The author of the article sums up the post war history of GM with build quality issues and safety problems. GM like all the other domestic post war auto makers were slow adopt safety over performance and style. However thier build quality and safety was on par with the other big 4 Ford, Chrysler, and (defunct)AMC. I feel it should be noted that as the United States reached its economic zenith in the 50s, 60s, and early 70s so did GM. In the 60s GM owned companies like Frigidaire. Frigidaire made refrigeration and air conditioning products. They also made air conditioning compressors and other components for GM cars. GM became such a conglomerate that 1 in 7 people in the U.S. worked for GM or its subsidaries. The United States emerged from World War II a superpower. It was the post war economy that financed the super power status. GM was a big part the postwar boom. The cars and engines GM produced in this time are iconic as this company. Gm is america and it has risen and fallen with us. Millions of Americans have made thier lives designing, building, selling, repairing, racing, and modifying GM cars and trucks. If this article was about the US post war history it would be ONLY about Viet Nam, race riots, Water Gate, Iran-Contra, and voodoo economics. GM has made plenty of mistakes and has suffered (economically) for it, but so has America. I think this company deserves a little better. And this being Wikipedia (whose articles I read regularly and voraciously) would have a more hollistic view. I dont think I am qualified to write articles and I respect those who do. I think however this one could be improved. My e-mail is <email redacted>, thankyou for your time. —Preceding unsigned comment added by 208.254.241.87 (talk) 17:37, 25 August 2008 (UTC)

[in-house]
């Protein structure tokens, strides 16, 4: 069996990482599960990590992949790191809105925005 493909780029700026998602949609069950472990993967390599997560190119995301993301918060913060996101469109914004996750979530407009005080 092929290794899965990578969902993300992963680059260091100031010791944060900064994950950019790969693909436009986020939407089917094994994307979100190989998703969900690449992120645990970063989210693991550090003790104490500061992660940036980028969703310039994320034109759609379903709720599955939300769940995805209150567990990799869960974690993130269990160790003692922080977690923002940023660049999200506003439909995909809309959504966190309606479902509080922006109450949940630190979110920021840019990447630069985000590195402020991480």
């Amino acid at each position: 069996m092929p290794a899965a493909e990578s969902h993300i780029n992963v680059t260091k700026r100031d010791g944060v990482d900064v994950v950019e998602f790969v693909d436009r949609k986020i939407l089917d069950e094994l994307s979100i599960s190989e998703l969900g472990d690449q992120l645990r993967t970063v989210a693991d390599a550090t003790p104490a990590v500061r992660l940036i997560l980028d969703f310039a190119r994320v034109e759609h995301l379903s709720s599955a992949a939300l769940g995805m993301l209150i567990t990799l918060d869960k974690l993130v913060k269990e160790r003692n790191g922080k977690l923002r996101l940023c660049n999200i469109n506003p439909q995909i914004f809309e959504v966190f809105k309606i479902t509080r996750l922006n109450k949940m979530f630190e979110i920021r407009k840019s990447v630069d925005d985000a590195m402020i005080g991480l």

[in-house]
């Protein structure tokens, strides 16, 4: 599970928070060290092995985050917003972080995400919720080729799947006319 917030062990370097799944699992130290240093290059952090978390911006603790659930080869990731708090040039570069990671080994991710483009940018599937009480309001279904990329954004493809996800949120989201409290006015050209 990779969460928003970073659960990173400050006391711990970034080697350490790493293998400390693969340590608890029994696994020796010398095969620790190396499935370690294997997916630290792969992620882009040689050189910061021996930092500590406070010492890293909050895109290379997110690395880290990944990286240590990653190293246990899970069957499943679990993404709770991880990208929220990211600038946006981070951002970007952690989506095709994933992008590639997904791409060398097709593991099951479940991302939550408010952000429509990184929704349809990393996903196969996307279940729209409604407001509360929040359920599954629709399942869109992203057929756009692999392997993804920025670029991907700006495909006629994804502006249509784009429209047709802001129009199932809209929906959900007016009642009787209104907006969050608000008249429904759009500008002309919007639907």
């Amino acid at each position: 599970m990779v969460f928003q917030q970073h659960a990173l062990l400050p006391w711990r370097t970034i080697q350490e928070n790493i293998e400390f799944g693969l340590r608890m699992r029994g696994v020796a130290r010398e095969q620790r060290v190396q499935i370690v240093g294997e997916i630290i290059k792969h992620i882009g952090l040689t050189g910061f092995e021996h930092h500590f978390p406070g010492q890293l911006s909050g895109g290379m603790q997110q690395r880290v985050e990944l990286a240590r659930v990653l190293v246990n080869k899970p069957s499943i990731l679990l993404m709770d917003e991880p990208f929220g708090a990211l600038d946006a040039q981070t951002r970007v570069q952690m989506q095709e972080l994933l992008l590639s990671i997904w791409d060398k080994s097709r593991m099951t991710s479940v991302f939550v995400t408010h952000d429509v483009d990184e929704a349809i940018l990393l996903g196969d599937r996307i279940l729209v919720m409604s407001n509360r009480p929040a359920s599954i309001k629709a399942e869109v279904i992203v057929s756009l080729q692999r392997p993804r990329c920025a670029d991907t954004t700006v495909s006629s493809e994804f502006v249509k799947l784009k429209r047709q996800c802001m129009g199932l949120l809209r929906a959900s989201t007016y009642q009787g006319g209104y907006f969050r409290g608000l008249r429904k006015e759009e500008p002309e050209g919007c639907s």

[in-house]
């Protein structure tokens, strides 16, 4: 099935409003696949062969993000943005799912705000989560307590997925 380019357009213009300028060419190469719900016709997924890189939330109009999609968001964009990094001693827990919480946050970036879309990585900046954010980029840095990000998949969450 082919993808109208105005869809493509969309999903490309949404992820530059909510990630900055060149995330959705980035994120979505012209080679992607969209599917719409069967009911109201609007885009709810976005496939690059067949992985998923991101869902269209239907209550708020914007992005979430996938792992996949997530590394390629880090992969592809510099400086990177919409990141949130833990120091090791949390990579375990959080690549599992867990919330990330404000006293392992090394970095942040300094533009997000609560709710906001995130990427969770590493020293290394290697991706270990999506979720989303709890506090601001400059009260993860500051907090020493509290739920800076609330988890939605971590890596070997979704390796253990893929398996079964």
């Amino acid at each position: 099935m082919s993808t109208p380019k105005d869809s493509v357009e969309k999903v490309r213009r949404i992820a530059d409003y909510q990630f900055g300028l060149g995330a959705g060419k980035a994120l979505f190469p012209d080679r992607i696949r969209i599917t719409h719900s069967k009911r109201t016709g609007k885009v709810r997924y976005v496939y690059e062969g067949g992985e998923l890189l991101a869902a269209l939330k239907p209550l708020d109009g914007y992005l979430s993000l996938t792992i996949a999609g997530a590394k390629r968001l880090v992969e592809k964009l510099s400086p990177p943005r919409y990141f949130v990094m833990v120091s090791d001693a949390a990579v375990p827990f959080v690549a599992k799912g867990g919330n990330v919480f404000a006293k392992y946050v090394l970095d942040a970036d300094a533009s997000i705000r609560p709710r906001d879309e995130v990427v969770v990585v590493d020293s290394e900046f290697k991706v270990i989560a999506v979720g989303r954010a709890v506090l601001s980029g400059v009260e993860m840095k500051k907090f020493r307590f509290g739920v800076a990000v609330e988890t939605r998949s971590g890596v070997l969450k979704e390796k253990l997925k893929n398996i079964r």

Opel is hardly even mentioned